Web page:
The true intentions of McGilvra's parents will become known when it is time for middle school. How many will continue in the public school system that they now devote themselves to, and how many will bolt for private school? My money says a significant portion leave for private school, $ 25,000 worth of savings in-pocket and waving artifically-inflated test scores. Care to bet?

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  8. I would love to see all outside funds split among the schools. We forget, but it is in everyone's best interest that ALL children have an equal opportunity to the same education.

    Will there be lazy parents who do not raise a dime? You betcha. But, it's about the kids, not the parents.

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    1. I am glad to see the changes going on at McGilvra. There is no reason why it can't be more inclusive, diverse and an excellent school. ALL parents want their children to thrive. If it means supplementing a school district budget that has been systematically cut-back then that is what parents will do.
      Yes, there are parents at McGilvra that make outrageous entitled and bigoted comments --like fingernails on a chalkboard. Their words spread far and wide and leave us speechless. But they are a tiny, tiny minority. It is nice to finally see new leadership in the school community and my guess is that the school will continue to excel.
      P.S. Nice call on the middle school litmus test. Never thought about it. It would be telling to know how many send their kids to public or private after McGilvra--although there are not too many options for middle school in our area. Washington Middle school is the only on that comes to mind.

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    2. If everything was split equally McGilvra kids would have to compete on a level playing field and that is their parents' greatest fear! Getting ahead for many of these folks can only be accomplished by corralling as many resources as possible for THEIR kid and freezing everyone else out. A more blunt way of saying it is "If my kid is to succeed, your kid needs to fail"

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    3. I hear you. But I don't think we would get a tenth of the funds at any school... Not just Mcgilvra. I would not give simply because I'm afraid it would go into a SPS black hole. There is a sense that we can make a difference on a smaller scale. I do agree with you that there needs to be reform on a larger scale as well --going to Olympia is just as important if we truly want all kids to succeed. We are woefully knee deep in it when it comes to public school education. Can't blame Enfield for taking a powder.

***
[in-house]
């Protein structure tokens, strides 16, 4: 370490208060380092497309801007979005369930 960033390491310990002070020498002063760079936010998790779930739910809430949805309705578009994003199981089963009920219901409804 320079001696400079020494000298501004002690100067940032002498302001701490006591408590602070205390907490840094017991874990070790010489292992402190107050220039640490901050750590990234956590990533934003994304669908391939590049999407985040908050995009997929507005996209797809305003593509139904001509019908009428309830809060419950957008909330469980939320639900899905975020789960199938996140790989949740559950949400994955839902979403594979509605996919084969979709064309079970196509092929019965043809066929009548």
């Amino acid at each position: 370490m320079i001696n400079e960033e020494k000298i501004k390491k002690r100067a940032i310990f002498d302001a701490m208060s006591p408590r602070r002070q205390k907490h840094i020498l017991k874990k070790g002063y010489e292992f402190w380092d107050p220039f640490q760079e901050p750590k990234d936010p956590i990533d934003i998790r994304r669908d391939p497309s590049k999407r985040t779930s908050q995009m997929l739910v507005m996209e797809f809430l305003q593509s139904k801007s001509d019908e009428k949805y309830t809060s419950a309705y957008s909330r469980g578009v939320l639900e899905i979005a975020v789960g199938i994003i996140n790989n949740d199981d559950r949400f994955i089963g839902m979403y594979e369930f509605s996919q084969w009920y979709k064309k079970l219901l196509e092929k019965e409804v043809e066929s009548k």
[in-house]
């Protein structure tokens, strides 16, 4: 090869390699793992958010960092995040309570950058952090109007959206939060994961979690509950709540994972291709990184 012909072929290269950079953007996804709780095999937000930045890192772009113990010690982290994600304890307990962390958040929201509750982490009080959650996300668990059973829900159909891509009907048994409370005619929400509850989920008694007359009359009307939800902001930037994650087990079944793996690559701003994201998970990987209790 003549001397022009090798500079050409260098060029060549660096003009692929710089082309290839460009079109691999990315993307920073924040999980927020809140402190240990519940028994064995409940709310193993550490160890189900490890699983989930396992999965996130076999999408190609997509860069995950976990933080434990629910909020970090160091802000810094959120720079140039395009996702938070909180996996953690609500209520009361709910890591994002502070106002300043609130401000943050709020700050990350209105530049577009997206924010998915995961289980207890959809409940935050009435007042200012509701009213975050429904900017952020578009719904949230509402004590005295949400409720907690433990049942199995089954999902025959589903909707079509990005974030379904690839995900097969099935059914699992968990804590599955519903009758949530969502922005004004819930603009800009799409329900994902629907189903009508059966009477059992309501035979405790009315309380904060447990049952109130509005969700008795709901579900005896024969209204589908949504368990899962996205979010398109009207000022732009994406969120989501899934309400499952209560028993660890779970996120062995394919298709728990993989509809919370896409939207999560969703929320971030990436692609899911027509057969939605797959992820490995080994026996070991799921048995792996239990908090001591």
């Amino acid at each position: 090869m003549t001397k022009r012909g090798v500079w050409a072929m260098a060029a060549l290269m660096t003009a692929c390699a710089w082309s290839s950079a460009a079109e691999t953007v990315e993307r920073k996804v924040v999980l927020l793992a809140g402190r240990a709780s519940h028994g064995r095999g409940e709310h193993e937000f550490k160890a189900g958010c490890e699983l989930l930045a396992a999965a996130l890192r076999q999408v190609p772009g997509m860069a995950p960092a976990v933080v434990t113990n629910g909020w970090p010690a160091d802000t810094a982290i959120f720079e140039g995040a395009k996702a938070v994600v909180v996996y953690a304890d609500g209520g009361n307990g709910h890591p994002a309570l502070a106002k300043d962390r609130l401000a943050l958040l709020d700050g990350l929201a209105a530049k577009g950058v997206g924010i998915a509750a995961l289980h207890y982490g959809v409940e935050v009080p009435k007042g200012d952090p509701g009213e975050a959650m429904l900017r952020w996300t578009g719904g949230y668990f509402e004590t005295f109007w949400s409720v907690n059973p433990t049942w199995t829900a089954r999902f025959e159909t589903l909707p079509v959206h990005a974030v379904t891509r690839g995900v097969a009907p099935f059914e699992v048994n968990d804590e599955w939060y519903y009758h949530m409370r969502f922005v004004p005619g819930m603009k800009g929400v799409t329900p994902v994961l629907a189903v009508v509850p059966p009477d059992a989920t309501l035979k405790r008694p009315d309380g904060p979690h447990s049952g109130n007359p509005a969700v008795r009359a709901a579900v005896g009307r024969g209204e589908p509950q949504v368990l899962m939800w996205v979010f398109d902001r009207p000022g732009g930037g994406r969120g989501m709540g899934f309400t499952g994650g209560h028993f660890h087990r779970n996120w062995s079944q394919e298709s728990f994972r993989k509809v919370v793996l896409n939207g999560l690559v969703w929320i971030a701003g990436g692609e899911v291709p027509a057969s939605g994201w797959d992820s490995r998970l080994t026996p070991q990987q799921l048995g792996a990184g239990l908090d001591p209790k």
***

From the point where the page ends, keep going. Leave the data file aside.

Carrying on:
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  9. Bryan, I realize you are merely a blogger but you obviously are trying to sell some sort of agenda or you would do what a real journalist does and get your hands on a copy of the now defunct contract. Either there was a district opt-out clause…or there wasn’t. That should answer the question about your use of the word “reneged” in your opening paragraph. My guess is that there was a clause if the District was willing to go on the record stating so – oh wait; you provide no source except to cite “the District’s opinion”. Journalism is about ferreting out the truth, my friend, not citing innuendo or 2nd hand sources. How interesting you lead with the “reneging” and chose to bury the Distict’s opinion in the middle of the article. That coupled with the FACT that the school, for at least the last three years, had not producing sufficient income to cover the cost of the contract makes it’s dissolution a moot point. It was just a matter of year or so until the reserve money ran out and McGilvra would have had to pull the plug on it anyway.

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    1. Bryan is at least brave enough to put his name on the blog, instead of taking anonymous potshots.